9 Diverse Series and Chapter Books For Boys #ReadYourWorld

9 Diverse Series and Chapter Books For Boys via I'm Not the Nanny

I’m a proud participant of Multicultural Children’s Book Day, which is tomorrow, January 27th! I received a review copy of Zapato Power: Freddie Ramos Stomps the Snow to share with you for MCCBD. This post contains affiliate links. Image adapted from photo by Bert Dennison via Creative Commons.

After reading Zapato Power: Freddie Ramos Stomps the Snow by Jacqueline Jules, I realized we need a list of diverse chapter books for boys. Maybe it’s because I have a daughter, but I noticed that it’s easier to find diverse chapter books for girls than boys. Jaxson is just learning his sight words in preschool, but soon he’ll want chapter books about kids that look like him.

It’s never too early to make a reading list for him, right?  I’m not saying that these books are only for boys, but that they feature multicultural boys as main characters. I know some of you have asked for a list for boys, so here we go. I’ve organized the elementary and middle grade chapter books by recommended ages.

Diverse Chapter Books For Boys

Freddie Ramos Stomps the Snow by Jacqueline Jules
Zapato Power: Freddie Ramos Stomps the Snow by Jacqueline Jules: What boy doesn’t want super shoes that allows him to run fast and jump high in the air? In the latest book in the Zapato Power series, Freddie Ramos uses his powers for good after a huge snow storm. Author Jules lives in the DC area, so I secretly imagine that she’s was inspired by our past snowstorms. (Recommended for ages 6-8).

Alvin Ho: Allergic to Birthday Parties, Science Projects, and Other Man-made Catastrophes by Lenore Look: Second grader Alvin Ho is afraid of everything. In the third book of this hilarious series, Alvin receives an invitation to a girl’s birthday party. Can he survive? I also love LeUyen Pham’s illustrations. (Recommended for ages 6-9).

Geeks, Girls, and Secret Identities by Mike Jung: If your child loves superheroes, they’ll love this book. Vincent Wu is Captain Stupendous’ #1 Fan until he realizes discovers his new secret identity. The superhero who saved his life is actually Polly Winnicott-Lee, whom Vincent has a crush on. What’s a boy to do? (recommended for ages 8-12)

N.E.R.D.S. by Michael Buckley: A team of fifth-grade superspies band together to work on super secret government missions. While the members of NERDS (National Espionage, Rescue, and Defense Society) are not very popular at school, they use their nerdy skills to save the world. Each book in the series is a new case and a hilarious new adventure. (recommended for ages 8-12)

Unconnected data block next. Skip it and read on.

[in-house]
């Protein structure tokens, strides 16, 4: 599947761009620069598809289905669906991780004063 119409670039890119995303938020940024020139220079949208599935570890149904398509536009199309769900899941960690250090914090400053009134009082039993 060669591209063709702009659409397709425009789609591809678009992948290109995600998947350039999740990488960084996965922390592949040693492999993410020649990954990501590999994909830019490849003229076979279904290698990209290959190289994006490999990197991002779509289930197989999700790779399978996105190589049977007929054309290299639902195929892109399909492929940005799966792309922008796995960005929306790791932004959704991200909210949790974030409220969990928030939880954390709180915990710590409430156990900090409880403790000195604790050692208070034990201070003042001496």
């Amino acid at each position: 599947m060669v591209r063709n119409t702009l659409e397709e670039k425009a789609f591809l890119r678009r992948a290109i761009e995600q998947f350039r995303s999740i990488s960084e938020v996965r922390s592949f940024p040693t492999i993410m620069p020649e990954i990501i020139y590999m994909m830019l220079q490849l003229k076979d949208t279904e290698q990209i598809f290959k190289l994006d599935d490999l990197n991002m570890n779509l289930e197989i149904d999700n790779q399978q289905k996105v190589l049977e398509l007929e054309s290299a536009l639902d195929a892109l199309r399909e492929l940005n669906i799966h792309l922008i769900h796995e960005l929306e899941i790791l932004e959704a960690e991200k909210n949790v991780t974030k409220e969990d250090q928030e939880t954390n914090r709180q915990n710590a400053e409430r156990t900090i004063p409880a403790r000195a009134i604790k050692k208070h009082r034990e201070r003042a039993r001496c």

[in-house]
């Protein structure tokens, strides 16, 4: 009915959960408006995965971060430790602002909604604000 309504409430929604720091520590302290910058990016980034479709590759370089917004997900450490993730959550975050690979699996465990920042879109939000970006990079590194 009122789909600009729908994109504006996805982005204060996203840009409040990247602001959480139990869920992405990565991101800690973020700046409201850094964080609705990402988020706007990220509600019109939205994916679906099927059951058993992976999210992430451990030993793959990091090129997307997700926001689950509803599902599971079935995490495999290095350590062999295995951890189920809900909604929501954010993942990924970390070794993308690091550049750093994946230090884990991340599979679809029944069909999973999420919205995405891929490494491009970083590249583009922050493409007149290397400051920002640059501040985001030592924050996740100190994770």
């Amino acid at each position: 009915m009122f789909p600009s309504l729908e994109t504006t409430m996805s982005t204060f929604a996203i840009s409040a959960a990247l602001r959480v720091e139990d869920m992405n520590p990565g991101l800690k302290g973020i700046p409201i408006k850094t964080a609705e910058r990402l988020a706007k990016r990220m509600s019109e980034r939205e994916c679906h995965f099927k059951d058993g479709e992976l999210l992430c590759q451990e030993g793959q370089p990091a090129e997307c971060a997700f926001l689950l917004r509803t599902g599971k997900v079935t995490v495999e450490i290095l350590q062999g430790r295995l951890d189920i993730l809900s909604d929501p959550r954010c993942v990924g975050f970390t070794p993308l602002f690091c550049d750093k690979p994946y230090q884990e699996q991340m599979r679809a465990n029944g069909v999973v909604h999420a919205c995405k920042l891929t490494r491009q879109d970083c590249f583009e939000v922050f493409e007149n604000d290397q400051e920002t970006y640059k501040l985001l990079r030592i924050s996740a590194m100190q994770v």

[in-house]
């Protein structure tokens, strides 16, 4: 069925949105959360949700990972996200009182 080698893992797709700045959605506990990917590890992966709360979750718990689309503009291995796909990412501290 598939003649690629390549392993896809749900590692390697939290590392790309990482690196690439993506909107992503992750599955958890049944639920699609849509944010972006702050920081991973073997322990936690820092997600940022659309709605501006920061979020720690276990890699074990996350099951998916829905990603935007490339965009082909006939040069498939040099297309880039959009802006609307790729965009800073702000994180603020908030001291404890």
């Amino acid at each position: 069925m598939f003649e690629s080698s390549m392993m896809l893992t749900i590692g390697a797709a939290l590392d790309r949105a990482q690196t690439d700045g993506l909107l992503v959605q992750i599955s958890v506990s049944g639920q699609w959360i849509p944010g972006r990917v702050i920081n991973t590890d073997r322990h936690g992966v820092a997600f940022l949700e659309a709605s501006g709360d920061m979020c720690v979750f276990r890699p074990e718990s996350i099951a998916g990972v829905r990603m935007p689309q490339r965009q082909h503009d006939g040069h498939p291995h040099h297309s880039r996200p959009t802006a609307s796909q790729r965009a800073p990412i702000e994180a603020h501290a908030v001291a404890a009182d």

The Crossover by Kwame Alexander: Twelve-year-old Josh Bell and his twin brother are stars on the  basketball court. Told in verse from Josh’s point of view, the book chronicles his family life on and off the court–and what happens when they break the rules.(recommended for ages 9-12)

The Boy on the Wooden Box: How the Impossible Became Possible . . . on Schindler’s List by Marilyn J. Harran This memoir of one of the youngest boys on Schlinder’s list would make a good parent-child book club read. Children will learn more about the Holocaust through the eyes of a young boy. While the book is recommended for kids as young as 9, I would suggest this book for more mature readers. (recommended for ages 9-14)


Better Nate than Ever and Five, Six, Seven, Nate! by Tim Federle: What happens when a small-town boy crashes a New York City audition for ET: The Musical? Nate Foster is about to find out! Spoiler alert: his adventure continues in Five, Six, Seven, Nate!(recommended for ages 10-14)

The Savage Fortress by Sarwat Chadda: Calling all fantasy fans! In The Savage Fortress series, Ash and his sister Lucky visit their aunt and uncle in India. His uncle is invited to the Savage Fortress, owned by a collector of Indian artifacts and demons. Savage is convinced that an artifact that Ash has found will make him young again and will stop at nothing to own it. Follow Ash and Lucky on their quest as they encounter Indian gods and demons. (recommended for ages 10-14)

[READ MORE: 18 Diverse Children’s Chapter Book Series for Summer Reading]

More about Multicultural Children’s Book Day: Co-creators Mia Wenjen from Pragmatic Mom and Valarie Budayr from Jump Into a Book/Audrey Press founded MCCBD to not only raise awareness for the kid’s books that celebrate diversity, but to get more of these types of books into classrooms and libraries.

MCCBD’s  2015 Sponsors includePlatinum Sponsors: Wisdom Tales Press, Daybreak Press Global BookshopGold Sponsors:  Satya House,  MulticulturalKids.com,   Author Stephen Hodges and the Magic PoofSilver SponsorsJunior Library Guild,  Capstone PublishingLee and Low Books,  The Omnibus PublishingBronze Sponsors:Double Dutch DollsBliss Group BooksSnuggle with Picture Books Publishing, RainbowBooks,  Author FeliciaCapers,  Chronicle Books, Muslim Writers Publishing ,East West Discovery Press.

Join First Book‘s Virtual Book Drive that will help donate multicultural children’s books through their channels during the week of the event. We want to help get diversity books into the hands of kids who most need it and now we have a way to do it!



  1. @booklongenough January 26, 2015
  2. @booklongenough January 26, 2015
  3. Felicia January 27, 2015
  4. pragmaticmom January 27, 2015
  5. Roshni January 27, 2015
  6. Coriel January 28, 2015
  7. Helen Williams January 30, 2015
    • ThienKimL February 1, 2015